[tor] Torservers Update

  • From: Moritz Bartl <moritz@xxxxxxxxxxxxxx>
  • To: torservers@xxxxxxxxxxxxx
  • Date: Tue, 02 Nov 2010 19:09:24 +0100


It's been very quiet on this list for a while now, and the website
doesn't show much progress either, so let me give you a "behind the scenes".

1. Abuse
After convincing Softlayer to add a comment to our WHOIS range and
limiting the ports, all complaints were directed to us directly - which
is somewhat suprising as Softlayer didn't add our contact record, only a
comment - but this comment seems to be enough, not a single abuse report
was sent to Softlayer or Midphase/100TB since, with one exception: Jamie
Ballie tried to get Softlayer to shut us off repeatedly because of a
newsgroup post (4th, 8th and 18th October), with harsh insults in my
direction ("fuck off you scumbag" and more), but Softlayer didn't react
at all - perfect. You can read more about him and his history of
harassing ISPs around the globe at

Apart from that, we get around 2 reports by Spamcop about spam mail sent
through webmailers daily, around one other complaint (most of them also
about webmail spam) every week, and 1-2 by MediaSentry with accusations
about BitTorrent filesharing on our Australian node per day. Thanks to
Richard from our ISP Networkpresence there, who not only donated the
node, but also does an excellent job in ignoring them, now that I tried
to reach Mediasentry for a long time with no reaction whatsoever.

As a conclusion one can say that, with an average bandwidth of 208
Mbit/s of traffic on our US node alone for 5 months now, the number of
abuse is VERY low. This supports the belief that Tor really seems to be
used largely for legitimate reasons.

2. Bandwidth Usage
When you look at the bandwidth stats for the US node you can see that
our system isn't the limiting factor any longer, so RPS really helped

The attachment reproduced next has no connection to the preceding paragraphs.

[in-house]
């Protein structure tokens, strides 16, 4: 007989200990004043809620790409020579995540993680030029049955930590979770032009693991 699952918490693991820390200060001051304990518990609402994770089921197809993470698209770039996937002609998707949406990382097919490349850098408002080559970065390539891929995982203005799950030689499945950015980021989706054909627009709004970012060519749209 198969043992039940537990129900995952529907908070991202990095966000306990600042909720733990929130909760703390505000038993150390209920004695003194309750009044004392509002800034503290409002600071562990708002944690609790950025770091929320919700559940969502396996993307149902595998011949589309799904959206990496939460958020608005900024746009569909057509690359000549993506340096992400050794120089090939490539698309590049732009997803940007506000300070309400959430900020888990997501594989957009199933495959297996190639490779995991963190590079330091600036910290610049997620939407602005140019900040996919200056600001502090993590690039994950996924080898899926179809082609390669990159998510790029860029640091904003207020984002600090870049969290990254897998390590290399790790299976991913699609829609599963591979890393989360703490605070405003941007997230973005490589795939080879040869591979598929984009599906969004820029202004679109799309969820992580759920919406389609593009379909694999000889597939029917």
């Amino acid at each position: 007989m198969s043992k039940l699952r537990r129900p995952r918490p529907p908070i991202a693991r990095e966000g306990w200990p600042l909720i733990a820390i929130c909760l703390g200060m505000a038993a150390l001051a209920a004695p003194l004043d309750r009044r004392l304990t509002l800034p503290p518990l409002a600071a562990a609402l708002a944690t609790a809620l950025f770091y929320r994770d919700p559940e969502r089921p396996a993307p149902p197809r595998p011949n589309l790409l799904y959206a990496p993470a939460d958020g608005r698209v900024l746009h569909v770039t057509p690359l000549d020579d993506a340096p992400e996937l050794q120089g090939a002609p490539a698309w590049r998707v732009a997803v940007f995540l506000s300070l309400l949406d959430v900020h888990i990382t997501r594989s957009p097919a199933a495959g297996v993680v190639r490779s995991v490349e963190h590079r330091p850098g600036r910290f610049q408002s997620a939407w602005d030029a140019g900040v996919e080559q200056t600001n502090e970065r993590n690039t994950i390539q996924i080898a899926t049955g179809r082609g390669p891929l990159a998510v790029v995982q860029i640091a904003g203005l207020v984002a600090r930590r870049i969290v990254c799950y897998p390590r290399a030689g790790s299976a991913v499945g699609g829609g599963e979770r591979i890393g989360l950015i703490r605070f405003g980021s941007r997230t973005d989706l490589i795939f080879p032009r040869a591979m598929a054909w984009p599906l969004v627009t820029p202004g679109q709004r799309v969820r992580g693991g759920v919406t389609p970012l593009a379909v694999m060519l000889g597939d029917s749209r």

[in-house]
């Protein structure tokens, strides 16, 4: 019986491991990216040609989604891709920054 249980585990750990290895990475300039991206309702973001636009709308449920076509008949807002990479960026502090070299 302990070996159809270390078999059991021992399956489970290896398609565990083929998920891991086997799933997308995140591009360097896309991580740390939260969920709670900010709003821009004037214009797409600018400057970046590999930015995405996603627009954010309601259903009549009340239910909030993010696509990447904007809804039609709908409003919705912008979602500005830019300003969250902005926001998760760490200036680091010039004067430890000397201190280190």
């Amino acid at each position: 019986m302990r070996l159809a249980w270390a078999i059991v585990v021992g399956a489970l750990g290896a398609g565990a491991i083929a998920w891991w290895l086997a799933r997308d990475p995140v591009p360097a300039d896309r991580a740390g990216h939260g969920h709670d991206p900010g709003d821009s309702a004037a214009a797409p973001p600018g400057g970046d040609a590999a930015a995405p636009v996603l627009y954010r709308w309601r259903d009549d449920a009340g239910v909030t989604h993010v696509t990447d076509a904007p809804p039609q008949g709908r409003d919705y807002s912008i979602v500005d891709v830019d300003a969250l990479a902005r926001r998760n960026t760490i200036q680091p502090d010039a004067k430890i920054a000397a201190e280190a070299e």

here. We had a nice high bandwidth period (~400 Mbit/s) the first half
of October: http://us1.torservers.net/stats/graphs/graph_6_4.png

3. Financial situation
I am working on a full historical display of donations. The current list
isn't very transparent, which I have to apologize for. We're financially
covered for the rest of the year, but many of those that promised to
give sustaining donations didn't keep their promise - I guess because
they simply forgot about it. I wanted to work on a semi-automated system
with reminders, but unfortunately haven't found the time yet. If you
think you are behind with your donations let me know.

4. Registering an association
I am not sure about the proper English term for a registered
association/club/foundation ("eingetragener Verein"), but this is what I
want to get started as soon as possible. Thanks to support by Andreas
from the Chaos Computer Club, we have a first statute, but the delay in
registering comes from the idea that I don't want to register it using
my home address. I am looking for a German lawyer to do mail forwarding
for us, which will provide excellent legal protection. Once we have an
address, we can most likely get it acknowledged as a charitable society,
which means we will be able to issue official contributions receipts.

5. Conferences where you can meet me
If you happen to be around, find me :) I will be at the FIfF congress in
Cologne this weekend, at the Netzpolitischer Kongress in Berlin next
weekend and at the 27c3 Chaos Computer Club conference at the end of

A big thank you goes out to Christian and Julian, who joined me to help
and brainstorm about the future of Torservers. Christian so far helps me
with handling complaints and covers for me on holidays, Julian is busy
working on proper monitoring. I know a lot of you on this list offered
help in one way or another, but until we have everything sorted out I
wanted to make sure I know all those involved personally and can meet
with them face-to-face. Once we have the legal stuff in place I will
happily recruit you guys, too! :-)

So far,

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